Driving The 2020 Chevrolet Silverado 1500's Baby Duramax: It's Smooth, Baby
Posted by PickupTrucks.com Staff | June 22, 2019
The operative word for the Chevy inline-six is smooth, from startup to cruising and everything in between. Fire up the motor and it settles into a quiet, decidedly diesel-sounding yet not unpleasant cadence that reminds you that it's not a conventional gasoline engine. Power comes on in a surge, but what most astonishes is the complete absence of turbo lag or hesitation on accelerator application. Unlike the 2.8-liter four-cylinder Duramax found under the hood of the Chevrolet Colorado mid-size pickup, throttle response for the 3.0-liter I-6 happens proportionately to the application of the accelerator pedal — and does so exactly when you ask for it, not a half-tick behind your foot. In this way it feels rather unlike most other pickup truck diesel engines I've driven. There's no drivability deficit with the diesel here; it behaves in ways that make it a delight to drive.
My initial stint in the LT double cab was to participate in a maximum fuel economy loop of about 30 miles, which is of course not a long enough loop to truly judge fuel economy, but it did give us some idea of the 3.0-liter Duramax's fuel economy potential. I managed 38.1 mpg according to the Silverado's onboard computer, but other media members attending the drive posted even better numbers, with more than a few attendees showing north of 41-45 mpg. At average speeds of 45-50 mph, that's an astonishing number. By an equally statistically insignificant comparison, my jaunt in a Ford F-150 diesel returned 27.4 mpg over a roughly 10-mile loop. A longer stint of more than 70 miles in a 4WD Silverado 1500 RST crew cab that was not being driven like a Prius, and that had four people and luggage on-board, turned in 33.8 mpg, according to the trip computer, still an extraordinary number for a full-size half-ton pickup.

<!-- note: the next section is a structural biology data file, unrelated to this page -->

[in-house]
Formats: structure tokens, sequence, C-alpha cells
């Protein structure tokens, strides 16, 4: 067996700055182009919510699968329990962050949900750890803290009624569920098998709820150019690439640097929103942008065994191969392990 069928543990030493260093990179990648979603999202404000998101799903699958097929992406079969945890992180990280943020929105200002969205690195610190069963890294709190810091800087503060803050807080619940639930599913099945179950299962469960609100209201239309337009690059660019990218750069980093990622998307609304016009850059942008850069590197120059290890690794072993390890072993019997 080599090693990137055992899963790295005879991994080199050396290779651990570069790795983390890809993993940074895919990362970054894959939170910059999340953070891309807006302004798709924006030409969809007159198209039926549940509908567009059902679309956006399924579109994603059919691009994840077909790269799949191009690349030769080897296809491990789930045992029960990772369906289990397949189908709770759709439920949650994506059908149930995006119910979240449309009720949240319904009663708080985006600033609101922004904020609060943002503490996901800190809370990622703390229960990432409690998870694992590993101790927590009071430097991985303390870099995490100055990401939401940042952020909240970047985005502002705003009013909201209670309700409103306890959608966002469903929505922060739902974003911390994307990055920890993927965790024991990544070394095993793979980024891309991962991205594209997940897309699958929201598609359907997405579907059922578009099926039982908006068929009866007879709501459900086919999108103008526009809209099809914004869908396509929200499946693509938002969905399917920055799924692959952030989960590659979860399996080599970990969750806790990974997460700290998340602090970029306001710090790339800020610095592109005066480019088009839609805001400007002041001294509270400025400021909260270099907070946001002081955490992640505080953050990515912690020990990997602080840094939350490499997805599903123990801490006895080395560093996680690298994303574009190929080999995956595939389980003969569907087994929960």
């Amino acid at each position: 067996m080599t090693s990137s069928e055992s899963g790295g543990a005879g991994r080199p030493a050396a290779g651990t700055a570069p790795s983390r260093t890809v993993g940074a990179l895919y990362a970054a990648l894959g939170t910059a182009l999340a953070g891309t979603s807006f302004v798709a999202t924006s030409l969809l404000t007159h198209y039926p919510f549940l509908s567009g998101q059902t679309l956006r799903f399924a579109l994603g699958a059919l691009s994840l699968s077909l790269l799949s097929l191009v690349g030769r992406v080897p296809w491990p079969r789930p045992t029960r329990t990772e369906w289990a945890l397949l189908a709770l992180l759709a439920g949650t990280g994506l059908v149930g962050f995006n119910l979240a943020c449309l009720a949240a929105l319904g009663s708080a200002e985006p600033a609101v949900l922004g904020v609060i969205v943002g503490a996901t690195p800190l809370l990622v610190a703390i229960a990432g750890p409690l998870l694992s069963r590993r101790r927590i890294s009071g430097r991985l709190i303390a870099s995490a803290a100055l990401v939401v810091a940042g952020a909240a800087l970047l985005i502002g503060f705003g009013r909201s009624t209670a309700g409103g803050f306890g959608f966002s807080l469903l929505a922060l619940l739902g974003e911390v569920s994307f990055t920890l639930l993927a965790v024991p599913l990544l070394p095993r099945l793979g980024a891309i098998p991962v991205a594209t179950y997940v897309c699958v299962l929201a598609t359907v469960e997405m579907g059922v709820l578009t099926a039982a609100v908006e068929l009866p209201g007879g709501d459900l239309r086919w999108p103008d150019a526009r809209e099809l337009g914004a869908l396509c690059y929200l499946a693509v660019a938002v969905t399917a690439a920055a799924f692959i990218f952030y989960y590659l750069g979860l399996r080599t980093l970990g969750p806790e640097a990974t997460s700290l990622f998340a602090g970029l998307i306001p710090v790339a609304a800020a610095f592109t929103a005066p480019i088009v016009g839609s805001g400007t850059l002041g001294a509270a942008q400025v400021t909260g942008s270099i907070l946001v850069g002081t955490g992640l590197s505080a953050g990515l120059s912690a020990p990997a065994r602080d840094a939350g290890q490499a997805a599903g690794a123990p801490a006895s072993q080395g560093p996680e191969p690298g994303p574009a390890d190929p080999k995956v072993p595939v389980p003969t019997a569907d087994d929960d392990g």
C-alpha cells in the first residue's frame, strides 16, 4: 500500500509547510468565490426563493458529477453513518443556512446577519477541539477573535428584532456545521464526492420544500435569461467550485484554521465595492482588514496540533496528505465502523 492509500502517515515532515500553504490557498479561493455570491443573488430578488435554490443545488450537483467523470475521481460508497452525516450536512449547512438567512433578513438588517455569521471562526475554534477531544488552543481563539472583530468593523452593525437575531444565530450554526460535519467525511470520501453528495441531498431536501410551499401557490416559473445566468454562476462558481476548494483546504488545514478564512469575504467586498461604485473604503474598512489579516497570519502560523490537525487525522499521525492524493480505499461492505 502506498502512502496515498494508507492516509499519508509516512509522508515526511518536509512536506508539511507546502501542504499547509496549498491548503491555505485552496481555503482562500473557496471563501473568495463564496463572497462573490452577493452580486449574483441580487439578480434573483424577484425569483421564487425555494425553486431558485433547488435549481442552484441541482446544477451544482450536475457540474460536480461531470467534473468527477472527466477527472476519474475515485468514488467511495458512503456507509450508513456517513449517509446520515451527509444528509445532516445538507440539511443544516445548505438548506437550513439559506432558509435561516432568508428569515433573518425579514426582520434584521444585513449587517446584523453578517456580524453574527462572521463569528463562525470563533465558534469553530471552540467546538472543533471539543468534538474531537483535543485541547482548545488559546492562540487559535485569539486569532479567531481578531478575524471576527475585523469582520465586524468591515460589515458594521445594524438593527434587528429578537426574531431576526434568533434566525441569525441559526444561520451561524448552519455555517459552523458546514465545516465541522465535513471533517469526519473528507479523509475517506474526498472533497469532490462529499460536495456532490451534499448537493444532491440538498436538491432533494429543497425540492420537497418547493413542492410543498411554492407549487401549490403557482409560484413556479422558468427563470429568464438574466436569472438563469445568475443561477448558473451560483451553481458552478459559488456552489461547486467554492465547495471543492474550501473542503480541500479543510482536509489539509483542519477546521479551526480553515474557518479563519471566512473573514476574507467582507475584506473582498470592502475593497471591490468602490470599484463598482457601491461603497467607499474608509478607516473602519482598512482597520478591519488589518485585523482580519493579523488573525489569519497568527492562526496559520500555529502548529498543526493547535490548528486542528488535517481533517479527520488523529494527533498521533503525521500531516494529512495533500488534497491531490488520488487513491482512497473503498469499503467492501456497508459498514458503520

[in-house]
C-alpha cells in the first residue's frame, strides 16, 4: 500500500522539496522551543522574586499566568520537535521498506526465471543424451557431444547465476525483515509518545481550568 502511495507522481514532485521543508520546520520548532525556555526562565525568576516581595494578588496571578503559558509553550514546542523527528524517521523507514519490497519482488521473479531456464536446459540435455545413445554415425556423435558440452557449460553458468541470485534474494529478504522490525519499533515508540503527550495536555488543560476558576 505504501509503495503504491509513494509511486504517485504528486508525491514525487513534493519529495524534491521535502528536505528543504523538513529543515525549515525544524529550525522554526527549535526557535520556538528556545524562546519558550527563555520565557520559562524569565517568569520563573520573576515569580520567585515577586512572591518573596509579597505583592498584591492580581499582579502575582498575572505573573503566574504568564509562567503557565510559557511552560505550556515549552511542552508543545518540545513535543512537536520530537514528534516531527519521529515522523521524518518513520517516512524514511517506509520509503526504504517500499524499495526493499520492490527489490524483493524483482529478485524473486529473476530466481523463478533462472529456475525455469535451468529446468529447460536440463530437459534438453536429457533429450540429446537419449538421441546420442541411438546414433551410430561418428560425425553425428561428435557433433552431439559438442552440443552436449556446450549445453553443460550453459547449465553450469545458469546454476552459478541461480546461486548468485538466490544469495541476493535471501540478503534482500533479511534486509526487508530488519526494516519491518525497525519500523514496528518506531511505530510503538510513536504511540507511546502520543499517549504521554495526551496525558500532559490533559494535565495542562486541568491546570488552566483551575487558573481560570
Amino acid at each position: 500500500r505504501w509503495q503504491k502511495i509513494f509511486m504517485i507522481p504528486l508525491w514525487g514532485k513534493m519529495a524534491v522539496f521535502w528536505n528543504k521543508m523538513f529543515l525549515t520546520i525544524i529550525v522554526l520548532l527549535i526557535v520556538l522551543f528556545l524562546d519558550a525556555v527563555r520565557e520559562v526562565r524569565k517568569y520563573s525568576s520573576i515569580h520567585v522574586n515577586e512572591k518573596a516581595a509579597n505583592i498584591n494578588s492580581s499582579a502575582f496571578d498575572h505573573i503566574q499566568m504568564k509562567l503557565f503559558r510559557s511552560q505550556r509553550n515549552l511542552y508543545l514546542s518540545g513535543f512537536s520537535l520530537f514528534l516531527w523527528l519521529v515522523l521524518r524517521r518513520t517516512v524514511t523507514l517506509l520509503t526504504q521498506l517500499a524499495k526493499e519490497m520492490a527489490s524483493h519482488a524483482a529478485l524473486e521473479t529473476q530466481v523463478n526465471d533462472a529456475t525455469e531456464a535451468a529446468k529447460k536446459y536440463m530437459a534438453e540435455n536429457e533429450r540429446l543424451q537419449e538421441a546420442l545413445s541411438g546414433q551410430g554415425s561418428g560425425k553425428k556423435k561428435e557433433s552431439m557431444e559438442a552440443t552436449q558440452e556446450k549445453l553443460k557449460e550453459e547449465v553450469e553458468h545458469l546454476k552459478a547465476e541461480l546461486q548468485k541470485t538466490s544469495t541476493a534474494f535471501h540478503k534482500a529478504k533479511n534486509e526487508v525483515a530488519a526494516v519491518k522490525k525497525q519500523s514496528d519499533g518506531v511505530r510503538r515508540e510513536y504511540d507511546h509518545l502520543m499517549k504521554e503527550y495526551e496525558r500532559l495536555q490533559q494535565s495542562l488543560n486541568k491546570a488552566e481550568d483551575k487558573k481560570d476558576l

What's the official EPA fuel economy number for the Duramax? At the time of publishing, we still don't know. Chevrolet says that it knows what those numbers are, but apparently isn't ready to share the EPA's official rating yet. This would suggest that there's more tweaking going on before the official announcement, or that perhaps internal targets aren't quite being met, or that the EPA just doesn't have its act together. Chevy did present a graph of its internal testing results showing that the Duramax could achieve 40 mpg at 50 mph for a 2WD model or 35.9 mpg for a 4WD truck at the same speed. By comparison, Chevy's testing of a Ford F-150 with its 3.0-liter Power Stroke V-6 returned 31.3 mpg on the same loop, but we're not generally inclined to trust an automaker to present us accurate test numbers for a competitor vehicle.
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